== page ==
Efforts to save the curlew from extinction in Ireland are working, according to the annual report of the Curlew Conservation Programme.
The curlew is a large native wading bird, with long legs and a long down-curved bill. It was once synonymous with the Irish landscape, its shrill cries inspiring the poetry of WB Yeats, among others.
The report of the Curlew Conservation Programme, a partnership between the National Parks and Wildlife Service and the Department of Agriculture, was published on Tuesday. It documents that 42 chicks reached fledging stage in 2023, up from 19 in 2022.
A total of 38 pairs were confirmed breeding in nine geographical areas where the programme operates – the Stacks Mountains in Kerry, Lough Corrib North in Galway, Lough Ree (Roscommon/Westmeath), North Roscommon/Mayo, Mid-Leitrim, North Monaghan, Donegal, Sliabh Aughties (Clare Galway) and Laois/Kildare. Another 10 pairs are considered “possible” breeders. There are just 100 breeding pairs remaining across Ireland, the report said.
Over the last 30 years, the curlew has suffered a catastrophic decline in Ireland with numbers falling by 98 per cent. It was predicted breeding curlews could be extinct in Ireland by 2026.
The decline was ascribed to changes in landscape and land-use, with the wet, marginal land curlews likely being depleted and made inhospitable.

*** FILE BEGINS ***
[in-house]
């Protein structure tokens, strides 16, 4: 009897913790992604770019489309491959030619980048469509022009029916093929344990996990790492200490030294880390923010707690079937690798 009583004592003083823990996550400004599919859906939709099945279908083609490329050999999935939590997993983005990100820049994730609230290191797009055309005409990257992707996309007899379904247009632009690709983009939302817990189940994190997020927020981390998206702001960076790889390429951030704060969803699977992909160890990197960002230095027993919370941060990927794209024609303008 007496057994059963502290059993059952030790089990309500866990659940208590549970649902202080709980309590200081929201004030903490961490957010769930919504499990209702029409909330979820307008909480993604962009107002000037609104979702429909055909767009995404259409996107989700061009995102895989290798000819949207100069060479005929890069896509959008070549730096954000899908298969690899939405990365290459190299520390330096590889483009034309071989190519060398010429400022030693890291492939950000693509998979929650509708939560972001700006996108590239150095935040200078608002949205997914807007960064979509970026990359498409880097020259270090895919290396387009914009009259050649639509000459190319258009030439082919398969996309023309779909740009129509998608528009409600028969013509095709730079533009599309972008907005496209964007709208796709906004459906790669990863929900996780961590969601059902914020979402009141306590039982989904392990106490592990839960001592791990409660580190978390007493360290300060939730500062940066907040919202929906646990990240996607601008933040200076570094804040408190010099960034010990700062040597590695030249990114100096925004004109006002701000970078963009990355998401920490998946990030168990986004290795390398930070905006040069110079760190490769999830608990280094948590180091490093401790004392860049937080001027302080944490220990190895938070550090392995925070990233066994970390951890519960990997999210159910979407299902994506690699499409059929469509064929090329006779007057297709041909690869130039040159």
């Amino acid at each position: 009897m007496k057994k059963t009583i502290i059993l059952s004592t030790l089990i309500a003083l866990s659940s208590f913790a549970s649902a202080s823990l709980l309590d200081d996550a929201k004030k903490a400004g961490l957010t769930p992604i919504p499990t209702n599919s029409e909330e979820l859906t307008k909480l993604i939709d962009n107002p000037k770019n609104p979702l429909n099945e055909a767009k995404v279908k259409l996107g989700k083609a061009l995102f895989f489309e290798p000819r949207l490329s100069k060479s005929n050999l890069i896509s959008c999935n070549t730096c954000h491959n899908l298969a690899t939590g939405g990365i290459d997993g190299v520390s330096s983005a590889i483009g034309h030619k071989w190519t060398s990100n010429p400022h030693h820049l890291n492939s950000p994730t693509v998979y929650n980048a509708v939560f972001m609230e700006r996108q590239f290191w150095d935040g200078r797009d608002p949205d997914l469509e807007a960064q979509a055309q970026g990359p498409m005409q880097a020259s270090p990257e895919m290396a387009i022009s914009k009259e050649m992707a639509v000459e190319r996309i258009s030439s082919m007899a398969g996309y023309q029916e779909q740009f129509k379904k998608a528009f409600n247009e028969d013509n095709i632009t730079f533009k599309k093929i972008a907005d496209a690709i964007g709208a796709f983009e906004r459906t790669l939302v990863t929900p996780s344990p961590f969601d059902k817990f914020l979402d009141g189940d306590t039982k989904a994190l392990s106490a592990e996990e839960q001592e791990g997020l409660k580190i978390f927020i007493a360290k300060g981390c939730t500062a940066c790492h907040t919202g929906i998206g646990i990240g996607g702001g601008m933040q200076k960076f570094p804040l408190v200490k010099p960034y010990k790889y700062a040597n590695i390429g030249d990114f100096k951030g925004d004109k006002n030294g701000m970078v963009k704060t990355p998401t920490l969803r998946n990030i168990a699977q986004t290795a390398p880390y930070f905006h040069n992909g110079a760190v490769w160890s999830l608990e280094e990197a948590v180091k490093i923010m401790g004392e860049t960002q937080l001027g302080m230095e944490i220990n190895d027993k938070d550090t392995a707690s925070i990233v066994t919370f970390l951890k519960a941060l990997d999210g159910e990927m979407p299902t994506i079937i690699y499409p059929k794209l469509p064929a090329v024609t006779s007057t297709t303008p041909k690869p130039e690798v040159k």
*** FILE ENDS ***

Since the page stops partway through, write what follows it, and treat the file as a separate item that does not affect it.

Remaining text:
However, following the setting up of the Curlew Conservation Programme in 2017, annual targets for conservation have been met.
The final year of the programme has seen the largest number of young curlew fledged into the wild since it began in 2017.
This has been attributed to the more widespread use of “headstarting” – a practice that involves collecting curlew eggs from wild birds’ nests and incubating them in a controlled environment until they hatch. The chicks are reared in pens until they are ready for release back into the wild.
While the practice of headstarting shows encouraging signs in supporting a greater number of chicks, the report notes it does not address the underlying issue of habitat loss and degradation and long-term viability of the population.
Dr Barry O’Donoghue, of the National Parks and Wildlife Service who led the programme said the curlew remains one of the “greatest conservation challenges of our time”.
He said, “we ultimately need to restore the environment upon which these birds rely and this includes wider issues even beyond immediate ecological considerations”.
Minister for State at the Department of the Environment Malcolm Noonan said practical measures can be taken to stave off the extinction of the curlew. He said “we need to ramp these efforts up significantly, while also addressing wider land use changes. We will be announcing detailed plans to do just this in the very near future, building on the solid foundations that the Curlew Conservation Programme has provided”.
News of the increase in numbers of the curlew follows news from Birdwatch Ireland on Monday that numbers of woodpeckers are increasing dramatically across the island.
Brian Burke of Birdwatch Ireland said numbers were now at several hundred nests, when the bird was not known to nest here at all, 20 years ago. He said woodpeckers were signs of healthy woodlands.